Preservative Measures: Insurance spares and equipment are saved for critical failures within the plant. This is slow-moving inventory and may stay in the warehouse for years. Due to their extended stay, these spares and equipment require regular maintenance such as greasing or lubrication. Companies often overlook these preservative measures resulting in unfit spares.
Poor maintenance planning
A poor maintenance strategy can turn your maintenance and repair operations into a loop of unproductivity. Technicians get less time to work on measures, thereby leading to higher maintenance backlogs in MRO.
What’s a bad maintenance strategy? Waiting for things to go wrong instead of monitoring faults and avoiding unplanned downtime. In such cases, the entire supply chain functions in a reactive mode instead of a proactive one.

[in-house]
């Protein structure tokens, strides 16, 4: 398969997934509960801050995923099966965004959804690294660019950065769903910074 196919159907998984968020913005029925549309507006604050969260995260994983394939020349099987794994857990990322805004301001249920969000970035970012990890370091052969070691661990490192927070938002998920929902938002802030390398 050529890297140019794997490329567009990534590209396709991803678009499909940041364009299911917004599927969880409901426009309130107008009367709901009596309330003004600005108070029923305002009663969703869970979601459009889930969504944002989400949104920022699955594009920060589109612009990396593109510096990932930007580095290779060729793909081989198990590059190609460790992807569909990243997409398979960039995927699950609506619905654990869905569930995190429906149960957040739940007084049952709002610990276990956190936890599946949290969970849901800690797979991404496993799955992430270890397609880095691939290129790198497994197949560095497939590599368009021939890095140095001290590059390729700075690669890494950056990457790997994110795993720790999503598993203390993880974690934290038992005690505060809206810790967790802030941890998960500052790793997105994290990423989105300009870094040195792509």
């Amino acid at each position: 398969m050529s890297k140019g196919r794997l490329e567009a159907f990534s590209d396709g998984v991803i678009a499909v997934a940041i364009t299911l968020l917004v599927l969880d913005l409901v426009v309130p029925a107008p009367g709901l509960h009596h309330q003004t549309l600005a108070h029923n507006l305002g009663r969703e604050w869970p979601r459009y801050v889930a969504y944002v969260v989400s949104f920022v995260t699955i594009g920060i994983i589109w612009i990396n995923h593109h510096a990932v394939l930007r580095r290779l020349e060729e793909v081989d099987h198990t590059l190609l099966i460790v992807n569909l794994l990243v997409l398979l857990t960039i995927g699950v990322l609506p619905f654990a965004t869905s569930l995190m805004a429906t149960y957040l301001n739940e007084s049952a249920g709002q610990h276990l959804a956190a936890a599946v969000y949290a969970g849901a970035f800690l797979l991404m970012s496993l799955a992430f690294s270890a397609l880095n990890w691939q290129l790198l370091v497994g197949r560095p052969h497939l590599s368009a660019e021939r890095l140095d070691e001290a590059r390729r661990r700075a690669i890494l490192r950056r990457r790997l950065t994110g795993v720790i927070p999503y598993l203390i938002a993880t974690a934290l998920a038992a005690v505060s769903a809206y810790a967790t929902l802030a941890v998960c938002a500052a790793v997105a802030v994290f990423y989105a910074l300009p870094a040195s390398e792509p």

How to improve your MRO practices to make your supply chain more productive?
The answer to these potential problems may be as follows:
Central MRO Inventory Locations: Storing MRO supplies in one central, trackable location can simplify MRO visibility manifolds. Once your enterprise is equipped with computer systems to track, manage, and control inventory, you can size your MRO inventory according to the supply chain performance standards.
Educate the MRO staff: Educational efforts such as seminars on inventory management help understand the importance of adhering to the best MRO practices better. Familiarize your MRO staff with the following areas to leave no loose ends -